Many thanks for "INTERNET_FLAG_RELOAD" – Kenny Jun 26 '10 at 2:39
    
Well, all my users use it in my program successfully for a 4.5 MB file. I guess none of them ever unplug their network cable while downloading. But do make sure you check for an internet connection before attempting the download. I've added this to my answer. – lkessler Jun 26 '10 at 3:42
    
Unplugging the cable simulates all kind of problems such as ISP down or web server down. It is still a valid test. I have try it and it freezes the application :) Also see my "check if Internet available" function. It seems to work on Win98 also. – Kenny Jun 26 '10 at 15:07

Here's some sample code that uses Indy. This code is for Delphi 2010 (with Indy 10?), but the code for Delphi 7 would be similar. I've used Indy for years with D7 and have been very happy with it. I think in D7 we use Indy 9. Check if you need to download a new version...

You can use OnWork and OnWorkBegin to add a progress meter if you need to.

This code I excerpted from a bigger piece, editing it a bit. I did not try compiling it, but it will give you a good starting place.

function Download( const aSourceURL: String;
                   const aDestFileName: String;
                   out   aDownloadResult: TDownloadResult;
                   out   aErrm: String): boolean;
var
  Stream: TMemoryStream;
  IDAntiFreeze: TIDAntiFreeze;
begin
  aDownloadResult := DROther;
  Result := FALSE;
  fIDHTTP := TIDHTTP.Create;
  fIDHTTP.HandleRedirects := TRUE;
  fIDHTTP.AllowCookies := FALSE;
  fIDHTTP.Request.UserAgent := 'Mozilla/4.0';
  fIDHTTP.Request.Connection := 'Keep-Alive';
  fIDHTTP.Request.ProxyConnection := 'Keep-Alive';
  fIDHTTP.Request.CacheControl := 'no-cache';
  IDAntiFreeze := TIDAntiFreeze.Create;

  Stream := TMemoryStream.Create;
  try
    try
      fIDHTTP.Get(aSourceURL, Stream);
      if FileExists(aDestFileName) then
        DeleteFile(PWideChar(aDestFileName));
      Stream.SaveToFile(aDestFileName);
      Result := TRUE;
      aDownloadResult :=drSuccess;
    except
      On E: Exception do
        begin
          Result := FALSE;
          aErrm := E.Message + ' (' + IntToStr(fIDHTTP.ResponseCode) + ')';
        end;
    end;
  finally
    Stream.Free;
    IDAntiFreeze.Free;
    fIDHTTP.Free;
  end;
end;  { Download }
share|improve this answer
1  
Hi. My code depends on IE. Do you know if your code has any dependencies? – Kenny Jun 26 '10 at 18:59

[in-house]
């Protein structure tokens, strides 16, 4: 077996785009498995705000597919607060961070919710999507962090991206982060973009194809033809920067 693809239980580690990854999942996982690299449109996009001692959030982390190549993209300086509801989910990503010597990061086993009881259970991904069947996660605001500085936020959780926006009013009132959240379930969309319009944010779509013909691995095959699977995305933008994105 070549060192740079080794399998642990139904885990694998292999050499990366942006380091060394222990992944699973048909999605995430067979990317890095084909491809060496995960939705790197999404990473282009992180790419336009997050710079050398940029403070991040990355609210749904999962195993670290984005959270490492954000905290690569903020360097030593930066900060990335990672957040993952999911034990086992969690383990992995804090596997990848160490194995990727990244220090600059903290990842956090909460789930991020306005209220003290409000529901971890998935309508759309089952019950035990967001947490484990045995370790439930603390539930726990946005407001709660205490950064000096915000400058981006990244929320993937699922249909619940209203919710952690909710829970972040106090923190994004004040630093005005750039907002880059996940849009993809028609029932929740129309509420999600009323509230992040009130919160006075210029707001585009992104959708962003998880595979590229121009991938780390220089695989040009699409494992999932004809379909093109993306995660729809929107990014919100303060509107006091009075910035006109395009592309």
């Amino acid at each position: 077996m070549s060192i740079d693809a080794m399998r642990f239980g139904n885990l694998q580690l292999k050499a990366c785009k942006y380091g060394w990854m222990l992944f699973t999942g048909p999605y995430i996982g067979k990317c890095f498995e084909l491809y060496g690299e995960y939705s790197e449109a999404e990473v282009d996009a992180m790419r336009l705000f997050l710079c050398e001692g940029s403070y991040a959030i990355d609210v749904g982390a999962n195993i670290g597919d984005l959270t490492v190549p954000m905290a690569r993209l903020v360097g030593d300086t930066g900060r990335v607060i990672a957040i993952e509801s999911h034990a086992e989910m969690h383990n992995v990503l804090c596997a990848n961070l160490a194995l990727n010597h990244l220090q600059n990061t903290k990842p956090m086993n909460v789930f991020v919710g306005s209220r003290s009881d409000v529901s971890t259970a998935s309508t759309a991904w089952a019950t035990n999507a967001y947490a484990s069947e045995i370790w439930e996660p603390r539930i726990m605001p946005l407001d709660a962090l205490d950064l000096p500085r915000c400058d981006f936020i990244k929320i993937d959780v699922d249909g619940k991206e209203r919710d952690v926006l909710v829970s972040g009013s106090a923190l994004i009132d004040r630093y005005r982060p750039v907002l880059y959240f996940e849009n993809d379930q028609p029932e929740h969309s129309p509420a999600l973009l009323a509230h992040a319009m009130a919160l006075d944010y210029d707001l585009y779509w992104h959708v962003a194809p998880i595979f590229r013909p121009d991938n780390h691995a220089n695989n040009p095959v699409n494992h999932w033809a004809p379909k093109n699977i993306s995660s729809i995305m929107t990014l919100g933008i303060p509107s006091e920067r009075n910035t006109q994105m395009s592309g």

@Altar: It is rather unlikely (read: impossible) to encounter a Microsoft Windows system that lacks the Internet Explorer system files. – Andreas Rejbrand Jun 26 '10 at 21:17
    
"read: impossible" - You are so wrong! There are quite many Win OS's without IE. Especially in Europe. Also, a simple Google search for "internet explorer uninstall" returns almost 4 mil results. I guess more than 4 mil users read those websites/forums about how to uninstall IE. – Kenny Jun 28 '10 at 15:37
    
@Altar: While the IE application itself may not be there, that doesn't mean some or all the underlying engine isn't there. It is a fundamental part of the OS, and applications depend on it. If a user has truly removed every trace of the underlying stuff, including WinInet.dll (which InternetReadFile depends on) and urlmon.dll (which TDownloadURL uses), then software is pretty much guaranteed to fail. Even Google Chrome loads those DLLs, both of them. – Michael Madsen Jun 29 '10 at 21:52
    
"With Windows 7, Microsoft added the ability to safely remove Internet Explorer 8 from Windows.[99] Microsoft does not allow the dependencies to be removed through this process, but the Internet Explorer executable (iexplore.exe) is removed without harming any other Windows components" - It looks that you are right. It seems that MS guaranty the existence of those libraries. – Kenny Jun 29 '10 at 23:50

I recommend Synapse. It's small, stable and easy-to-use (no need of any external libraries).

Example from httpsend.pas

function HttpGetText(const URL: string; const Response: TStrings): Boolean;
var
  HTTP: THTTPSend;
begin
  HTTP := THTTPSend.Create;